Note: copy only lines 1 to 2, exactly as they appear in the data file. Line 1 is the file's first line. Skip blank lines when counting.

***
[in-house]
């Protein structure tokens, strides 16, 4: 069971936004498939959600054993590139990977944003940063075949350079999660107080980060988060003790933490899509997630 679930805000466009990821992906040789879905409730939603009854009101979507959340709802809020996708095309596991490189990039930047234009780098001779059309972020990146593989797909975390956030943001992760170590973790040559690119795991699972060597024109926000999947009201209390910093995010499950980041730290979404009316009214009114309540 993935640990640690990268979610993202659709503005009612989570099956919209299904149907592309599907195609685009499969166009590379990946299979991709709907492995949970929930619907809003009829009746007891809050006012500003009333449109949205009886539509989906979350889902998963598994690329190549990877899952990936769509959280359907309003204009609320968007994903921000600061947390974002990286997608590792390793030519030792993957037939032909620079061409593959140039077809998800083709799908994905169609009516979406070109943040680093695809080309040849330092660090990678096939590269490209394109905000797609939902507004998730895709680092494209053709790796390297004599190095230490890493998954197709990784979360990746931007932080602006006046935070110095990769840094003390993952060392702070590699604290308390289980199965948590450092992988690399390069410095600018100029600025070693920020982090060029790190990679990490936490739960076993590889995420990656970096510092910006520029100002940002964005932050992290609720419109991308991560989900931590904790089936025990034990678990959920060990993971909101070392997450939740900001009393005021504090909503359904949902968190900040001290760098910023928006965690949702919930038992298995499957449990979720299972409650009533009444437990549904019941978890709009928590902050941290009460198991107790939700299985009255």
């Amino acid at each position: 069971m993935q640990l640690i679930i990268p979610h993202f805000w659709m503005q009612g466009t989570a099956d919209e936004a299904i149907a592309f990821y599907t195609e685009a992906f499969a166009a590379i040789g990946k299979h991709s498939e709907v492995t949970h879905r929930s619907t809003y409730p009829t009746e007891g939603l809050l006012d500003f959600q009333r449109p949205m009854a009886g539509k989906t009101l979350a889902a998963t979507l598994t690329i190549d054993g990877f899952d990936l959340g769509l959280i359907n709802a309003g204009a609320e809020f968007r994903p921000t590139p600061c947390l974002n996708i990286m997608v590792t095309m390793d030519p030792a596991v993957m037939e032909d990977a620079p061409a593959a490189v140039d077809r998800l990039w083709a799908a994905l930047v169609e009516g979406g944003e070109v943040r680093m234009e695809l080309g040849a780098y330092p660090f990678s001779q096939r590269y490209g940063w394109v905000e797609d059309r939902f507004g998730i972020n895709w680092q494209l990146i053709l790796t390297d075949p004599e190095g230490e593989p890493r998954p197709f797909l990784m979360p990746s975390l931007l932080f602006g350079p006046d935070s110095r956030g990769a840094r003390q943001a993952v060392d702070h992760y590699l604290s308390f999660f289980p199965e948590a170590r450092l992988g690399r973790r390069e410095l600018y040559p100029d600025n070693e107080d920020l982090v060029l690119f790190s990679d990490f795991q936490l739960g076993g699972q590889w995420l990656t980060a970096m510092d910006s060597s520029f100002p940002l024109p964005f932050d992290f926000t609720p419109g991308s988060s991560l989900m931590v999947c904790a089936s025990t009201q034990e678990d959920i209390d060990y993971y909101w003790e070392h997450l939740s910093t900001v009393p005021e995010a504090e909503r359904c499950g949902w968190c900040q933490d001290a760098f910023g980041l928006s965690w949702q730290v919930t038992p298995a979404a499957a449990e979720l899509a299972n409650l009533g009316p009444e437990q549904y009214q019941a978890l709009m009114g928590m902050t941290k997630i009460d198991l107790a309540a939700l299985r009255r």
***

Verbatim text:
[in-house]
């Protein structure tokens, strides 16, 4: 069971936004498939959600054993590139990977944003940063075949350079999660107080980060988060003790933490899509997630 679930805000466009990821992906040789879905409730939603009854009101979507959340709802809020996708095309596991490189990039930047234009780098001779059309972020990146593989797909975390956030943001992760170590973790040559690119795991699972060597024109926000999947009201209390910093995010499950980041730290979404009316009214009114309540 993935640990640690990268979610993202659709503005009612989570099956919209299904149907592309599907195609685009499969166009590379990946299979991709709907492995949970929930619907809003009829009746007891809050006012500003009333449109949205009886539509989906979350889902998963598994690329190549990877899952990936769509959280359907309003204009609320968007994903921000600061947390974002990286997608590792390793030519030792993957037939032909620079061409593959140039077809998800083709799908994905169609009516979406070109943040680093695809080309040849330092660090990678096939590269490209394109905000797609939902507004998730895709680092494209053709790796390297004599190095230490890493998954197709990784979360990746931007932080602006006046935070110095990769840094003390993952060392702070590699604290308390289980199965948590450092992988690399390069410095600018100029600025070693920020982090060029790190990679990490936490739960076993590889995420990656970096510092910006520029100002940002964005932050992290609720419109991308991560989900931590904790089936025990034990678990959920060990993971909101070392997450939740900001009393005021504090909503359904949902968190900040001290760098910023928006965690949702919930038992298995499957449990979720299972409650009533009444437990549904019941978890709009928590902050941290009460198991107790939700299985009255």